Plunas, horsetails and ferns are classified as higher plants due to the presence of organs in them – a stem, leaves and a root. And they are called spores because they reproduce by spores.
Plaunas, horsetails and ferns grow mainly in humid shady places.
All ferns have stems, leaves and roots.
In lymphatics, the shoot branches dichotomously and divides into underground and aboveground parts. The root system is represented by adventitious roots, without root hairs. The leaves are small with one vein. Gametophytes (outgrowths) are small, green or colorless.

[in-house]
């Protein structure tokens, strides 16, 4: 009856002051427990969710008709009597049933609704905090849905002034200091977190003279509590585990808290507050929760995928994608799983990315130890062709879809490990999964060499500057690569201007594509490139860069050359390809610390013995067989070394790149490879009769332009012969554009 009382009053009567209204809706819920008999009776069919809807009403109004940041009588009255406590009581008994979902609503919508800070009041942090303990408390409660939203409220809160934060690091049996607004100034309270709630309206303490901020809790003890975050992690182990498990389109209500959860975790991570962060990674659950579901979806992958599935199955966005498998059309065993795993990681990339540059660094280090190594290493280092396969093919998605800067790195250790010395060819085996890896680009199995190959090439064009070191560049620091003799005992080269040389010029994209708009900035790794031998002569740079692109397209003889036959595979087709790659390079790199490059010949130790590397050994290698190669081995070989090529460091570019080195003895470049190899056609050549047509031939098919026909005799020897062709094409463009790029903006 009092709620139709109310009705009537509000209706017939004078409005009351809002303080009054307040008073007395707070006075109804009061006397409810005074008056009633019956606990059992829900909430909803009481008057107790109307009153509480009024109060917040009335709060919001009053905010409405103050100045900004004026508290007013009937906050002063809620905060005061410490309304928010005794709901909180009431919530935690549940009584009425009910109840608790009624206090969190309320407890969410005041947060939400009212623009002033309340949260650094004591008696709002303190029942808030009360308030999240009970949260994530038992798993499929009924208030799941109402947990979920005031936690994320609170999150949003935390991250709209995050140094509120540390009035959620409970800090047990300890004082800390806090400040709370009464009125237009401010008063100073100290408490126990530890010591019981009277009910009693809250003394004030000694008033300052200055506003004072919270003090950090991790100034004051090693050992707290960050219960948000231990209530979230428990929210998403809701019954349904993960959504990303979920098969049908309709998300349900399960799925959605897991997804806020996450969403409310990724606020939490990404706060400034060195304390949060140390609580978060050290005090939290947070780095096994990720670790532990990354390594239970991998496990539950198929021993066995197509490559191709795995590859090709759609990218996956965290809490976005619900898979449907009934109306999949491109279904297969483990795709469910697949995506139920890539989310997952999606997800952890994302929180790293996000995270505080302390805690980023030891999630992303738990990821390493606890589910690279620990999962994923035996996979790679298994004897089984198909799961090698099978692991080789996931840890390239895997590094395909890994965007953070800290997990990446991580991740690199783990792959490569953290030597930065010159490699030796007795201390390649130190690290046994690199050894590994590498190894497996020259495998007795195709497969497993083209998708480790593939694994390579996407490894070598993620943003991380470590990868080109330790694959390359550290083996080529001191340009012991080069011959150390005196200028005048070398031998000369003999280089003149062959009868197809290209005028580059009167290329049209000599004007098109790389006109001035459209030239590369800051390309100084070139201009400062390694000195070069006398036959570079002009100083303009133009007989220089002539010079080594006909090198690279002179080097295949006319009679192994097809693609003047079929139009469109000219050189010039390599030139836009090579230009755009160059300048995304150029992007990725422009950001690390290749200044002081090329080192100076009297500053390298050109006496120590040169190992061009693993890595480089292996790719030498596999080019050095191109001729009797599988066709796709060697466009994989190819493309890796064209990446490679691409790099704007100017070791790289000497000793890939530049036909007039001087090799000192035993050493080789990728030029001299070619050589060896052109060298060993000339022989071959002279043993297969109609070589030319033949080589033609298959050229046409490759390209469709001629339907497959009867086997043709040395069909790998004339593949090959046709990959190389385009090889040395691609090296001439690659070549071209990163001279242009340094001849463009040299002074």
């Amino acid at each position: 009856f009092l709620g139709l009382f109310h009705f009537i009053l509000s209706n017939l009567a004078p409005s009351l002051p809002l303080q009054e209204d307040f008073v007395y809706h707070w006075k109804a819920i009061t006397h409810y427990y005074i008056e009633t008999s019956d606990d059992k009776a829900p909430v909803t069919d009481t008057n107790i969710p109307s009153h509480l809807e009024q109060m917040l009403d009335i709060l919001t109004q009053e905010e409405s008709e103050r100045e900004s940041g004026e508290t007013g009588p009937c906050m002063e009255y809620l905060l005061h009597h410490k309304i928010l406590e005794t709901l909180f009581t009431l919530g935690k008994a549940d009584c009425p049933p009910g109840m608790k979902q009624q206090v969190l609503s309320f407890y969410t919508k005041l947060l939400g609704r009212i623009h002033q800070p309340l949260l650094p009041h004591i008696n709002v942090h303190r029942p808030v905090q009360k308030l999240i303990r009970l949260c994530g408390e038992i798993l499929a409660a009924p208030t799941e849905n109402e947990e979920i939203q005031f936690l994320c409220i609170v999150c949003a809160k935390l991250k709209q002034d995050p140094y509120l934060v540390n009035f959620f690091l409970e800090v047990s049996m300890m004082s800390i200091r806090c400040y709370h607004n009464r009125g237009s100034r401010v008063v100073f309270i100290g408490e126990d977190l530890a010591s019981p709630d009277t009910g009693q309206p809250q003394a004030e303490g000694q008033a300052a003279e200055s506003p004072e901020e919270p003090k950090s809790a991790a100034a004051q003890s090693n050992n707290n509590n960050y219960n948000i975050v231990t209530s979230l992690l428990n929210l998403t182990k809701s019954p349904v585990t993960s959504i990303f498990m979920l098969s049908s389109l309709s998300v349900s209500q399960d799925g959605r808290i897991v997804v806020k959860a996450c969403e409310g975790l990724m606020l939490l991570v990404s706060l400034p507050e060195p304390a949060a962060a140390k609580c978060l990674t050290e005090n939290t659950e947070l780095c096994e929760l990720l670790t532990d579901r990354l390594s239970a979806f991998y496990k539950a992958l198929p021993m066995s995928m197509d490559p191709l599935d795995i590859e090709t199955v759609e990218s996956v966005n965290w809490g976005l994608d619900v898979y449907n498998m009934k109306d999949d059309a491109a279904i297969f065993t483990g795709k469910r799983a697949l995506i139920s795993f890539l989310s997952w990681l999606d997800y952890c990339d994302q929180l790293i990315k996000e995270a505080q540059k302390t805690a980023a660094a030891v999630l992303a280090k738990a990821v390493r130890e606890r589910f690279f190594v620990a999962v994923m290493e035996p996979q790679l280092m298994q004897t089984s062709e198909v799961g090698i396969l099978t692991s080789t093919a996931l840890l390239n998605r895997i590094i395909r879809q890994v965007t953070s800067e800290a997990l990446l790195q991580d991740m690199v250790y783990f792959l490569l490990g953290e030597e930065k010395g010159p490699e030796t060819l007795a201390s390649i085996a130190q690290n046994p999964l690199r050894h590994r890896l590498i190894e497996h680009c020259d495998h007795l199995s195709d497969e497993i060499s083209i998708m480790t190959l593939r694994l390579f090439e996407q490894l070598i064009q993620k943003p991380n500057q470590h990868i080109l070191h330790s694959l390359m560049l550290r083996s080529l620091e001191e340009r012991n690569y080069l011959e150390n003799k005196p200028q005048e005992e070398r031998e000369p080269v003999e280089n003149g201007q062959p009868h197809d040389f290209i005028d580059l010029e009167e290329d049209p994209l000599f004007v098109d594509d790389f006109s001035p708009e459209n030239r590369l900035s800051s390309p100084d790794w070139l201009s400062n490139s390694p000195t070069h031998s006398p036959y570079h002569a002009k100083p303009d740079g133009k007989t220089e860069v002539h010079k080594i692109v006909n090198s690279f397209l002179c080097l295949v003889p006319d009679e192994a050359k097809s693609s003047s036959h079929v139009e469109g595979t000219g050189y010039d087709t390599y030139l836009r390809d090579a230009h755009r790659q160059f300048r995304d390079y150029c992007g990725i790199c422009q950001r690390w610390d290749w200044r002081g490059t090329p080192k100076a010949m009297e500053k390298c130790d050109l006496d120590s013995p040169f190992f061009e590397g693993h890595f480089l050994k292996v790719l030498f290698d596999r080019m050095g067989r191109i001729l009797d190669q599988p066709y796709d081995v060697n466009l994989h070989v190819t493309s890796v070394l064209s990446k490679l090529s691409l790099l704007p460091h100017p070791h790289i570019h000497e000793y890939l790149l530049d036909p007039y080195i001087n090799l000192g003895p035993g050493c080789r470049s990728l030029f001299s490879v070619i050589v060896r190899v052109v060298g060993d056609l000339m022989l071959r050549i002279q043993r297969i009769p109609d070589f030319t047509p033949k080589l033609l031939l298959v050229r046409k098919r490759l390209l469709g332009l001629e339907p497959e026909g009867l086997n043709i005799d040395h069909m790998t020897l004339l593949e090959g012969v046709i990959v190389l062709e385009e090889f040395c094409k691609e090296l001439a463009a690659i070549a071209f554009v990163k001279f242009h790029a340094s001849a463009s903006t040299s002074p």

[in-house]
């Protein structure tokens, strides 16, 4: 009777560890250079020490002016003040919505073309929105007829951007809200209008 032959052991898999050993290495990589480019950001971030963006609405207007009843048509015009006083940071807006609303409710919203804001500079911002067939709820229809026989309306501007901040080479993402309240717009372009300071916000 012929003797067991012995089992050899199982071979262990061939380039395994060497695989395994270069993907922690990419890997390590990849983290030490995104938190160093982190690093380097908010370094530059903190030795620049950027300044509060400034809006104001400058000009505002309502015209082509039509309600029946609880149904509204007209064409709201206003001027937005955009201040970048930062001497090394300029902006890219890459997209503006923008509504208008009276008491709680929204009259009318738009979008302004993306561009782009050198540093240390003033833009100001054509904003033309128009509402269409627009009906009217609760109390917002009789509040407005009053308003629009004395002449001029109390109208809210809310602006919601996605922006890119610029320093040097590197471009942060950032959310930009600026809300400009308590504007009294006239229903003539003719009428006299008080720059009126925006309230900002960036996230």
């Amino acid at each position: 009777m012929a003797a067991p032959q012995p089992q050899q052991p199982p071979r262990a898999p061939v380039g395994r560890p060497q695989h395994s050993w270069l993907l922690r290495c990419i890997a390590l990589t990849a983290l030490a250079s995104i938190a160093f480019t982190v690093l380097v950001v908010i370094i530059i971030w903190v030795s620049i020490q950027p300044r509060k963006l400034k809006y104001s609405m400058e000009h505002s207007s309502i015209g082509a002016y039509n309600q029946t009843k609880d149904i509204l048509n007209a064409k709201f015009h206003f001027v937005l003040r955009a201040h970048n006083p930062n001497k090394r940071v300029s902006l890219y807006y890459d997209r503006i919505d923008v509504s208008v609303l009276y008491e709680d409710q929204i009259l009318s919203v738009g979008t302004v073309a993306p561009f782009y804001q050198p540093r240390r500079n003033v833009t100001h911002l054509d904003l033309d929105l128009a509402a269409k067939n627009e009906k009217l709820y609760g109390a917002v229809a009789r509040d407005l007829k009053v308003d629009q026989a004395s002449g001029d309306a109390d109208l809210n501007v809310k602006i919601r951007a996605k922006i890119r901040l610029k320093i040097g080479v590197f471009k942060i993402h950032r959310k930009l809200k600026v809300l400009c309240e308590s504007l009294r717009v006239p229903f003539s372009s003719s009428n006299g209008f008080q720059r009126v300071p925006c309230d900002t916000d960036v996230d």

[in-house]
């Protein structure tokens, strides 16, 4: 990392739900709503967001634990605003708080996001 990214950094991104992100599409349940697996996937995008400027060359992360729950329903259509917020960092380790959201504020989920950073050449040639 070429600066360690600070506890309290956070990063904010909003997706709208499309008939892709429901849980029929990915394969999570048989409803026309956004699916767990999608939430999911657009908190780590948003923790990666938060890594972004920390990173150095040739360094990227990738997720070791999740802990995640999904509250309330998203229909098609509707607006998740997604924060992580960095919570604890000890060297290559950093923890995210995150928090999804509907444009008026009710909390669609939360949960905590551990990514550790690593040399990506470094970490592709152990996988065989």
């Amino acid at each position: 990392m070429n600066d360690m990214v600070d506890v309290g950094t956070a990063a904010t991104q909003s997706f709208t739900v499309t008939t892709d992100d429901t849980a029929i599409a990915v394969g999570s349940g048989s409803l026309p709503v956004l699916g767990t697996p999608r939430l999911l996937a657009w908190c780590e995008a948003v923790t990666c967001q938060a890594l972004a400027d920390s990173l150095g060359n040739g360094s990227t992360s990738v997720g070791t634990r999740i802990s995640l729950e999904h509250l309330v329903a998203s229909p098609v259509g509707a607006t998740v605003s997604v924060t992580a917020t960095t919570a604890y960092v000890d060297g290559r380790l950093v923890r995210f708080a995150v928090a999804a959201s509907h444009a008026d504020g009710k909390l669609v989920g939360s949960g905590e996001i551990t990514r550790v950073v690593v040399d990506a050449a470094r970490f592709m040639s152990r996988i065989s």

Horsetails grow in damp or wetlands. Aerial shoots have articulated stems with whorled branches extending from the nodes. The leaves are small, scaly, collected at the nodes in whorls. Silica crystals are deposited in the cells of the skin of stems and leaves, so the body of horsetails is very tough. Aboveground shoots of horsetail are formed annually from rhizome buds. The adventitious roots extend from the rhizome. Horsetail has two types of shoots. Spring shoots develop in early spring. They are light brown, non-photosynthetic. Spore-bearing spikelets are formed at the ends of spring shoots. The fern sporophyte is clearly subdivided into root, stem and leaf. The roots are always adventitious, the stem is usually well developed, sometimes modified and represented by a tuber or rhizome). Leaves are usually feathery, complex, they are called – vayi. The frond grows from the rhizome. On the underside of the frond, small brown tubercles – sporangia – develop. Young leaves are coiled like a cochlea. Sporangia are located on the underside of the leaf. The outgrowth (gametophyte) is often heart-shaped. It carries archegonia, antheridia and rhizoids.
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